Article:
While the latest James Bond pic doesn’t open Stateside — or in major international rollout — for another two weeks, look for Sony/MGM’s Spectre to loom large over the UK next week. The 24th movie in the 007 franchise is set to kick off its first paid previews Monday as it simultaneously world premieres at London’s Royal Albert Hall. This Bond, again starring Daniel Craig, has big shoes to fill given 2012’s Skyfall set the UK box office ablaze with a £20.1M ($32.4M at the time) opening weekend and a £103M ($162M) final cume. It went on to gross $804M internationally and $1.1B worldwide, making it the biggest Bond film ever. This one is not expected to reach quite those sky-high heights. Here’s why:
With the UK 007’s top ex-U.S. market, industry watchers are keeping a keen eye on Spectre‘s opening which could impact play elsewhere — it’s currently pacing behind Skyfall Stateside. Sources expect that Spectre will land in the high $20s to about $30M in Britain next weekend, coming close to but falling short of Skyfall. However, with Spectre‘s four days of previews, that number climbs to around $55M. Those previews strategically hit while UK kids are on school vacations (it’s rated a 12A, equivalent to a PG-13) and they are expected to show up.
Working in Spectre‘s favor, it will have more plays. Skyfall had just the FSS to make its first frame mark at 587 locations; Spectre will be in a minimum of 647 cinemas on 2,300 screens. That includes 40 IMAX as of Monday, compared to Skyfall‘s 21 on a Friday, which will be a boost. Pre-sales have been strong across the board, although Craig made some pretty incendiary comments recently about being done with Bond, and that could slightly end up biting box office in the butt.
A comp here according to one analyst is Harry Potter And The Prisoner Of Azkaban, which similarly opened in previews on a Monday during school vacations at the end of May 2004. Harry clearly skews younger, but in terms of brand awareness and inherent British-ness, it’s a fair UK rollout mirror. That film made 60% of its first-frame gross over the weekdays, dipping slightly at the weekend which is what some are expecting here.
Comping to Skyfall, it’s important to recall that film’s charmed ride and factor in currency fluctuations since 2012. Skyfall bowed after what essentially amounted to a British summer of love that included the Queen’s Diamond Jubilee and the London Olympics which saw “Bond” himself escorting “the queen” on a parachute jump into the Opening Ceremony. Such was the Union Jack fervor that year you’d have been forgiven for thinking it was 1966 all over again.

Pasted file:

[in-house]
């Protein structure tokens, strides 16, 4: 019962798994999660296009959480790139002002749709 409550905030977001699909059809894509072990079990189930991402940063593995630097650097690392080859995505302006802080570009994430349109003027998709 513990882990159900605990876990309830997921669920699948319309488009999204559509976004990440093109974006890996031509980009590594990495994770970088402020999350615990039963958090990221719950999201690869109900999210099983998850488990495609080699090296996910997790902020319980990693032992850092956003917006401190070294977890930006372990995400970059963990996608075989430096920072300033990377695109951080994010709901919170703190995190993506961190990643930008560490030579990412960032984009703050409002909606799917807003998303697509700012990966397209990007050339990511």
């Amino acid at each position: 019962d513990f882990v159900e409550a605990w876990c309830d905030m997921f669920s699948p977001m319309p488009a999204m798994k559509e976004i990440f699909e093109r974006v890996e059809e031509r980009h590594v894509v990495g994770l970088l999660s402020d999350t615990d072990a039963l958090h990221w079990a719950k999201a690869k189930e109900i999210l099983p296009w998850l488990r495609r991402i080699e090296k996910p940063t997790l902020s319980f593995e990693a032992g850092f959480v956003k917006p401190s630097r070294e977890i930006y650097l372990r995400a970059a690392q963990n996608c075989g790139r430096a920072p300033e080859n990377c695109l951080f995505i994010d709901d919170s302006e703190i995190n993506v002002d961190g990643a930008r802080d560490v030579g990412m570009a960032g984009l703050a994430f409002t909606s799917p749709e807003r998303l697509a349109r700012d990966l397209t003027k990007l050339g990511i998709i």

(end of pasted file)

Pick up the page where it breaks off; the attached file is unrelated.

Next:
If the UK opening does drop, it would be a reversal. Each Bond film since Craig joined the franchise has outgrossed the last on opening in local currency in the UK. Casino Royale was dealt £13.4M in 2006, Quantum Of Solace made £15.4M in 2008, and that was followed by Skyfall and its £20.1M. Execs are confident but realistic on Spectre‘s UK potential.
As for competition, there’s not much else in the market to elbow in on Bond’s martini time. In the somewhat similar demo, The Last Witch Hunter and Paranormal Activity: The Ghost Dimension already opened this Wednesday and will have the weekend to play. The Martian is moving into its fourth week; and animated winners continuing to run skew to younger viewers.
Other titles, save for adult counterprogrammers like awards-season hopefuls Suffragette, Burnt and Steve Jobs, have gotten out of the way of the new Aston Martin DB10 over the next few weeks. Skyfall contended well with The Twilight Saga: Breaking Dawn Part 2 in late November 2012 and The Hobbit: An Unexpected Journey in mid-December, still playing through the end of the year.
Spectre will have slightly more competition down the road: The Hunger Games: Mockingjay Part 2 bows November 19 and 007 then faces the reawakening of Star Wars on December 17. Watchers are expecting Spectre to come close to Skyfall‘s local £103M but not quite get there.
As for the rest of the world, every Bond film is an event, but Skyfall‘s heightened global anticipation also came because it was the 50th anniversary of the film franchise. Spectre has heat — and very positive reviews — but that drop in currency values against the greenback could ding it internationally as could running time. At 148 minutes, it’s the longest of the series.
Spectre starts the rest of its rollout on November 4, opening day-and-date with the U.S. in about 45 markets. Early projections for the first weekend are hovering around $150M-$160M internationally, but we’ll take a closer look after the UK numbers are clocked. By the end of that November 6 weekend, Bond will be seducing folks in key markets like Russia, Brazil, Germany, Spain and Mexico.
The latter is particularly important. The opening sequence for Spectre was shot in Mexico City during the Day of the Dead parade and by accounts is one of the finest set-pieces in the whole pic. In a nice dovetail, the premiere for the Americas is to be held November 2 during this year’s Day of the Dead festivities.
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